AN ASSESSMENT OF THE CHOICE OF PERFORMANCE OF WOMEN ENTREPRENEUR IN TECHNOLOGICAL AND NON-TECHNOLOGICAL ENTERPRISE IN LAGOS, NIGERIA
1.1 Background of the Study
The beginning of business ownership in Nigeria data back to pre and post-colonial era and involved commercial activities such as wholesale and retail trading of which women were pre-dominate. There were also enterprises such as weaving, fishing, food processing, agricultural production, blacksmithing, goldsmithing etc. Much more pre-dominant with the men. Nigeria enjoyed a phenomenal economic growth during the oil boom period of 1973-1980 with per-capital GDP rising from N25,740 in 1971 to N128,700 in 1980. In this period despite the dramatic rise in oil revenues, misdirected government policies left the country’s economy vulnerable public was often focus on costly prestigious and inappropriate infrastructure projects with questionable rate of return. The government also failed to strengthen public finance and pursed expansionary financial policies which created significant inflationary pressures. Inward looking industrial policies also bred a non-competitive manufacturing sector. The Agricultural sector was completely neglected as the real effective exchange rate increased due to oil rising of oil prices. The competitiveness of virtually all non-oil sector of the economy was eroded.
With sustained economic declination individual as well as government increasingly set up encourage entrepreneurship to enrage and possibly eradicate the economic depression. As more Nigeria fail to get employed in the formal and informal section, the need to own a business become more attractive and competitive especially for women who do not have as much opportunity as their male counterpart. There are also associated problem such as difficulty in getting financial, legal trade activities amongst other.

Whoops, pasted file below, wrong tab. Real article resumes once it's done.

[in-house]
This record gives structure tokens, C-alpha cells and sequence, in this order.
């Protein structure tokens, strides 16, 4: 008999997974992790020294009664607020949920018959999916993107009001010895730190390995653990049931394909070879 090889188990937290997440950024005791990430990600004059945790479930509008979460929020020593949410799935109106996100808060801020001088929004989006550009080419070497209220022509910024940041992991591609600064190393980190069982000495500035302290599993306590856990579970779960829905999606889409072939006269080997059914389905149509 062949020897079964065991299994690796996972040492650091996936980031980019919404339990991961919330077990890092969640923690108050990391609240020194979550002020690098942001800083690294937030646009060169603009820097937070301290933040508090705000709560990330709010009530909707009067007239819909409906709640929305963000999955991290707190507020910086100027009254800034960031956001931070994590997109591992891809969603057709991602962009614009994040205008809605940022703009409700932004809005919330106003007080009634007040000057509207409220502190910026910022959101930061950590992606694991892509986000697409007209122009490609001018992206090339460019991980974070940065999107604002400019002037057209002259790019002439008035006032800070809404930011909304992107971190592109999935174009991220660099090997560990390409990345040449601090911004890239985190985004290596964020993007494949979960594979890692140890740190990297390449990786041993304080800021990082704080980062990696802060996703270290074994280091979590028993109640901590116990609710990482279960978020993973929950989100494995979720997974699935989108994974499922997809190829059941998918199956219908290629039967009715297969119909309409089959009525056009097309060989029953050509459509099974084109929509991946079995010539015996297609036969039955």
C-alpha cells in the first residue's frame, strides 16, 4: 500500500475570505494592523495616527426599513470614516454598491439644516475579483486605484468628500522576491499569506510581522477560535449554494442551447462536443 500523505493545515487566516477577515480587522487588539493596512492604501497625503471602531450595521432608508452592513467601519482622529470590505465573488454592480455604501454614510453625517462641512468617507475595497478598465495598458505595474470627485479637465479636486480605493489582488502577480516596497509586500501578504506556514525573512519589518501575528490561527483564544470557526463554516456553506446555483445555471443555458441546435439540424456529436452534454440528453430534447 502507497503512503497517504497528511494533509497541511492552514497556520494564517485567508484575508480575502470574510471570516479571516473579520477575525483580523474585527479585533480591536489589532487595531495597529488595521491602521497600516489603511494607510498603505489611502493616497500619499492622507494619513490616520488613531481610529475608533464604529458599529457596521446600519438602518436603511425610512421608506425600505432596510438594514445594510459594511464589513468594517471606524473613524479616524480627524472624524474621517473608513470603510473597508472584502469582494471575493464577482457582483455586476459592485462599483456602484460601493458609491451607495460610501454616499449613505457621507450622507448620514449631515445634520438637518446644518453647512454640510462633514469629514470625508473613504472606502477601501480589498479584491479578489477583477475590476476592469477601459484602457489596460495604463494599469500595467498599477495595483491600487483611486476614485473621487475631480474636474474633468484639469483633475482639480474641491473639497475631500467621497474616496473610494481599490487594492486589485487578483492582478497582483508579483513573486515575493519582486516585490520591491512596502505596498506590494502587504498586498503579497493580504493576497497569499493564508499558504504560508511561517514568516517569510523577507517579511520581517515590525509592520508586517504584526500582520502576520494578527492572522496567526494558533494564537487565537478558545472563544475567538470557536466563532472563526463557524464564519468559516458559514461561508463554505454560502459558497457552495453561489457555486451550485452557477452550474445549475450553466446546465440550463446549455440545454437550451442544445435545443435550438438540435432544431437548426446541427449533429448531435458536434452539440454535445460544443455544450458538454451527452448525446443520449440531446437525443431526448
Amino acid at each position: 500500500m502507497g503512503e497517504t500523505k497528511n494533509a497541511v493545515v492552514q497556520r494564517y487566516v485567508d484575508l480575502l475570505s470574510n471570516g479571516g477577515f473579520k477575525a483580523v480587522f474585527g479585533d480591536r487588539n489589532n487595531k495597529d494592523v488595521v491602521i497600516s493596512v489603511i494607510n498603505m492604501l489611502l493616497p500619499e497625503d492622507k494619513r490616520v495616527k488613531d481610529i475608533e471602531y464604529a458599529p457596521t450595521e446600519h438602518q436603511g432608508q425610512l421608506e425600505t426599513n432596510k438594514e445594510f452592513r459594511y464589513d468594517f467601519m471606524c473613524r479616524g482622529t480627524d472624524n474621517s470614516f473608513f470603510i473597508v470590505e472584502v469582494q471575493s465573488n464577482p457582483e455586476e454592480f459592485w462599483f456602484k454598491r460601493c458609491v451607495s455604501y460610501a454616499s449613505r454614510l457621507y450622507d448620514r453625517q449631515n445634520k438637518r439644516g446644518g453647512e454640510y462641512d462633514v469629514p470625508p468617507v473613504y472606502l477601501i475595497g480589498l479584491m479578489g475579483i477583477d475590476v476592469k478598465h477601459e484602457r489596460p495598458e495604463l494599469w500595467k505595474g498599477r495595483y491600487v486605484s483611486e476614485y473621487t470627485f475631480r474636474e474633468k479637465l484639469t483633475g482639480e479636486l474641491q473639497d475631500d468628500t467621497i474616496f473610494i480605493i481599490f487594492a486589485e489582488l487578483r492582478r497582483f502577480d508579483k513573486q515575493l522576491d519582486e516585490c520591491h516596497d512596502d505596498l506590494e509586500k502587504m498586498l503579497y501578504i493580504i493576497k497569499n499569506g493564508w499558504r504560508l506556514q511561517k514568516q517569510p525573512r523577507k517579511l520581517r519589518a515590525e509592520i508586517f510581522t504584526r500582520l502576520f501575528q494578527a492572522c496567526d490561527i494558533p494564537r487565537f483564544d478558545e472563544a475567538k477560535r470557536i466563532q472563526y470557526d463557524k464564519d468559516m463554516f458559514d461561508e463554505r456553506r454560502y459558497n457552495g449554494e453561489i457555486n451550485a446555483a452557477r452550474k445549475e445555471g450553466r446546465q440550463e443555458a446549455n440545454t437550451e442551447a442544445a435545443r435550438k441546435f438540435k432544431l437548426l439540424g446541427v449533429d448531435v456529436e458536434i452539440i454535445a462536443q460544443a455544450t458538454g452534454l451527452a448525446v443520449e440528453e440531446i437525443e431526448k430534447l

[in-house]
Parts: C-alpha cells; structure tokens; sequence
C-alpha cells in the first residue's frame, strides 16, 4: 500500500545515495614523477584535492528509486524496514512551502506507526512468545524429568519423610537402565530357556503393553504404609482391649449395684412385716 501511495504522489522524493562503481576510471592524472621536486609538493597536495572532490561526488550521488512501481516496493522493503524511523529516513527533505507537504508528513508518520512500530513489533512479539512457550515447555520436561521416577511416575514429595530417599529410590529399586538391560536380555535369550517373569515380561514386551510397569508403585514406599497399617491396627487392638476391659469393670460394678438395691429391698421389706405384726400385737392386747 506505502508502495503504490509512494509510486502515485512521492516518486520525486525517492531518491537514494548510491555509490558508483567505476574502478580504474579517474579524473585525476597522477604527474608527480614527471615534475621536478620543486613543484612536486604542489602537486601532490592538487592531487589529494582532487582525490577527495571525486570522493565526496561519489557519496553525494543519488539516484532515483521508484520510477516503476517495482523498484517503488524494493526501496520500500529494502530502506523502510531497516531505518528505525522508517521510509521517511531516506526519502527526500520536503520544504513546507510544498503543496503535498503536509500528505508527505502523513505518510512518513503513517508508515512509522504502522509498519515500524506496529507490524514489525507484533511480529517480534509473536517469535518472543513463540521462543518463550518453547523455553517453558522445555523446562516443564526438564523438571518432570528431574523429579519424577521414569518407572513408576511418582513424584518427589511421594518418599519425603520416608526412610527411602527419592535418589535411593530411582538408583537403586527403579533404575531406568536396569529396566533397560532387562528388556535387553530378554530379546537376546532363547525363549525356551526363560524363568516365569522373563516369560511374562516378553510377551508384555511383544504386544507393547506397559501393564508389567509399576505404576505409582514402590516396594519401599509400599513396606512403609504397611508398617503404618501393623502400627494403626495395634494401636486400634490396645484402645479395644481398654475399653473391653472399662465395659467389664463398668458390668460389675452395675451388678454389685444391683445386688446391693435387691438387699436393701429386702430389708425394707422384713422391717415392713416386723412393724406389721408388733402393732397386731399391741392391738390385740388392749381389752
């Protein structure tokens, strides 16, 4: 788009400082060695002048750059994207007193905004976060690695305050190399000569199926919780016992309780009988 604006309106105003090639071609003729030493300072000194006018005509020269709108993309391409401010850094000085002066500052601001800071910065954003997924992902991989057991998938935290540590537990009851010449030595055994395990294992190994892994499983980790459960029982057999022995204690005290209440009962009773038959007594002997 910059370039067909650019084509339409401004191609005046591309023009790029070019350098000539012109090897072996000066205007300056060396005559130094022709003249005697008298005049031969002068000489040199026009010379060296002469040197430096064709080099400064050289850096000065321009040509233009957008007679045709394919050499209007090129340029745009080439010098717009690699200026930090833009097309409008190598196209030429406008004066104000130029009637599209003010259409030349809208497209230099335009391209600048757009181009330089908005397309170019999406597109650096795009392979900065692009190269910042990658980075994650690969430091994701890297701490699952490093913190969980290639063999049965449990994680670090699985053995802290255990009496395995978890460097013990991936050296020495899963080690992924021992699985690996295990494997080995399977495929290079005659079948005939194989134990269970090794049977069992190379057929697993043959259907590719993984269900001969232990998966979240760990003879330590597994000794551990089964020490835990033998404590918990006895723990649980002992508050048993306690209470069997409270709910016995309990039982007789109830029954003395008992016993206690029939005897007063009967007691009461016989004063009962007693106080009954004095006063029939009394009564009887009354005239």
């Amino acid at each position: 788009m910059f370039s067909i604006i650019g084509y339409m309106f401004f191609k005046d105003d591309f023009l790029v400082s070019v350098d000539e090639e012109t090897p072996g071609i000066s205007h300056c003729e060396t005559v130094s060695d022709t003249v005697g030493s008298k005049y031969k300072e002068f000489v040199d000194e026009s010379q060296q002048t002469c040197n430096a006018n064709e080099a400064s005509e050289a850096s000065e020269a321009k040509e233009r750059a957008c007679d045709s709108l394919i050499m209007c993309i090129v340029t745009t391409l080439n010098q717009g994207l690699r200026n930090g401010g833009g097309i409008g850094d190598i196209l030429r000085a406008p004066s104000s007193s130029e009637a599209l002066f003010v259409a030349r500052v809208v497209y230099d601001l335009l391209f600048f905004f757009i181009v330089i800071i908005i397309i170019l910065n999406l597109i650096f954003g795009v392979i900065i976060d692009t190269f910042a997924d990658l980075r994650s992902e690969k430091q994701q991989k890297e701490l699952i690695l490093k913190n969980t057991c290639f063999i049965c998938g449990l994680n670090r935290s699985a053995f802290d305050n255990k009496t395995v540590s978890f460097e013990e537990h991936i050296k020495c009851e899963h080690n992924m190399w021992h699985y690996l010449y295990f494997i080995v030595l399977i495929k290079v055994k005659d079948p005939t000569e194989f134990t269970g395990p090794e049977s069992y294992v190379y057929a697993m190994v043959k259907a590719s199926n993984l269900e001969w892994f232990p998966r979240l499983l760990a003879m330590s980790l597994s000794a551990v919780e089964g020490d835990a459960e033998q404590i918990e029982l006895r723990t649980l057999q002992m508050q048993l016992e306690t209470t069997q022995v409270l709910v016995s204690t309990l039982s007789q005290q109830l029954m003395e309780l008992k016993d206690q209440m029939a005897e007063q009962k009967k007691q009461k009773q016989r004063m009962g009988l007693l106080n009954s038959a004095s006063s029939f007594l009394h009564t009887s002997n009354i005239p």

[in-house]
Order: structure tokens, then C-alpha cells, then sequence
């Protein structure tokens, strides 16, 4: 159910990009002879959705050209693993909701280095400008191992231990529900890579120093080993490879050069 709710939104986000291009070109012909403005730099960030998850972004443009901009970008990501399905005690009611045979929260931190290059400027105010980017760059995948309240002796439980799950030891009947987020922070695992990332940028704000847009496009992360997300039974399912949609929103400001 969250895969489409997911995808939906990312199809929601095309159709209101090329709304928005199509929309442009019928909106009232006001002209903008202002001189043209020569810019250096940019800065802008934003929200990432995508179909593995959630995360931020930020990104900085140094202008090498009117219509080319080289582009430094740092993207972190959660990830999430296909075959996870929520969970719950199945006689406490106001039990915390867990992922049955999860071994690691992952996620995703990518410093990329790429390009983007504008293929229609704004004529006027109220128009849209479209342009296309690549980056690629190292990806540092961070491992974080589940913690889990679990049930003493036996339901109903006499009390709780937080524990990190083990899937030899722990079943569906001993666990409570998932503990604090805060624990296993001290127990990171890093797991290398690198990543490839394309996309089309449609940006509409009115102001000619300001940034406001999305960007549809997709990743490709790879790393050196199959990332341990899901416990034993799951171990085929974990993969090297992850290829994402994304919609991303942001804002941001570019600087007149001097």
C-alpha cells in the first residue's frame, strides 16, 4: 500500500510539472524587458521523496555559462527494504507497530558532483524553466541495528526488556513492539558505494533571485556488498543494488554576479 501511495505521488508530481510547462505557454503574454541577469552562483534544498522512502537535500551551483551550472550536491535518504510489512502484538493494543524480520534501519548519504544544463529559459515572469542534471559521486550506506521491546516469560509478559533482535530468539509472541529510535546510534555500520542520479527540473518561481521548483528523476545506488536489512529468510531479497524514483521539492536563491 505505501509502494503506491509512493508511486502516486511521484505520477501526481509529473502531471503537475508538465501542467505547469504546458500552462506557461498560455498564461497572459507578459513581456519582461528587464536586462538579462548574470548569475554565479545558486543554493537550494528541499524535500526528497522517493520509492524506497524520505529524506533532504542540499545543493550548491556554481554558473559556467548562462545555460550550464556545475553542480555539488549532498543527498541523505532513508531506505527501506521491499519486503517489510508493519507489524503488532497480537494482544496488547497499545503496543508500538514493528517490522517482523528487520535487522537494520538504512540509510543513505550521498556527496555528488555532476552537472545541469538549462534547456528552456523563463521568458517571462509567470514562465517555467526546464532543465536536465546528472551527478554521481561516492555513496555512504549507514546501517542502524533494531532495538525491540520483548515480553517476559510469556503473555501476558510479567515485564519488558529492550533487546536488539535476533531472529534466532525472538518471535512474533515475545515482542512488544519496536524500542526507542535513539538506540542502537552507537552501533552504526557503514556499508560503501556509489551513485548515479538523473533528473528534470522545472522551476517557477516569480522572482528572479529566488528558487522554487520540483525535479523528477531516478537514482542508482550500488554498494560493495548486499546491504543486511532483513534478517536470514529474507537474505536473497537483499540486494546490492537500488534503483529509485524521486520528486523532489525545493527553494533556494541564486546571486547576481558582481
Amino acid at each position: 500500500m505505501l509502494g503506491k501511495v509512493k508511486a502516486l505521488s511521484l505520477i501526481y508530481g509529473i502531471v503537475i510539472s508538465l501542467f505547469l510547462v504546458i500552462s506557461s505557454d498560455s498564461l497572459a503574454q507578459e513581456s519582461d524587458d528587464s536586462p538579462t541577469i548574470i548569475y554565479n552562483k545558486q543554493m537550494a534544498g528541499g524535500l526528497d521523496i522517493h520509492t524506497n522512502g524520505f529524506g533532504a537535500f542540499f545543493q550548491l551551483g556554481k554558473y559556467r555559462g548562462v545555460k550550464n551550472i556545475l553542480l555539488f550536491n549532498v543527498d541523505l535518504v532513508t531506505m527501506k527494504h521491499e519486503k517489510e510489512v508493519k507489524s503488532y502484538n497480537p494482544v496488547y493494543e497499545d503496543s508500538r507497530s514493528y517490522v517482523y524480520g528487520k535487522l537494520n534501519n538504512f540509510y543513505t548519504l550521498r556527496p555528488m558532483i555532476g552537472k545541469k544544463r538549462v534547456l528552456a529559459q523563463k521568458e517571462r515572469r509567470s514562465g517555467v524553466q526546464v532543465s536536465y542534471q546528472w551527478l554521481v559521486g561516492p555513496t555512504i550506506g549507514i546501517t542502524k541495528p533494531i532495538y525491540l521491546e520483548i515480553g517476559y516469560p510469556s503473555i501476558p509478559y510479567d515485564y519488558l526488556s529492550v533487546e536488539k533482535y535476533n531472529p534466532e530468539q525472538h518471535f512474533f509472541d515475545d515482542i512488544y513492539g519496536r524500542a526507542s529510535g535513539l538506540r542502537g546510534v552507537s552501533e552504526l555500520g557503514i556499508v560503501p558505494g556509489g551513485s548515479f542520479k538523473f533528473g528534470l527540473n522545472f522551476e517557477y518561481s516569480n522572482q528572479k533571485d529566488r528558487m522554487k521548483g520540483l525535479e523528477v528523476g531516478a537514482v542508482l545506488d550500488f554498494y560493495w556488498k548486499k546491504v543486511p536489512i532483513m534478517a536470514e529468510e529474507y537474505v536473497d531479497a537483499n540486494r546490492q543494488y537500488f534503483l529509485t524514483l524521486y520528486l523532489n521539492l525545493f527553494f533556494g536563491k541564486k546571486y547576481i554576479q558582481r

The Nigeria industrial sector is dominated macro and small scale enterprises which constitute 65.5% of industrial establishment. Medium scale enterprises constitute 32% while large scale enterprises make up only about 2.5% of the industrial establishment. In Lagos state Nigeria, both formal and informal economic activities are common large members of women work in the informal sector but their contribution to value added is not included in National account (Soetan, 1995).
There are variety of constraints on women and the ability of women to upgrade their production continuously. This include poor access to access to market information, technology, finance poor linkage with support service and unfavorable policy and regulatory environment.
Furthermore, concerted efforts are needed to enable women to make better economics choices and to transform their business into competitive enterprises, generating income and employment through improved production.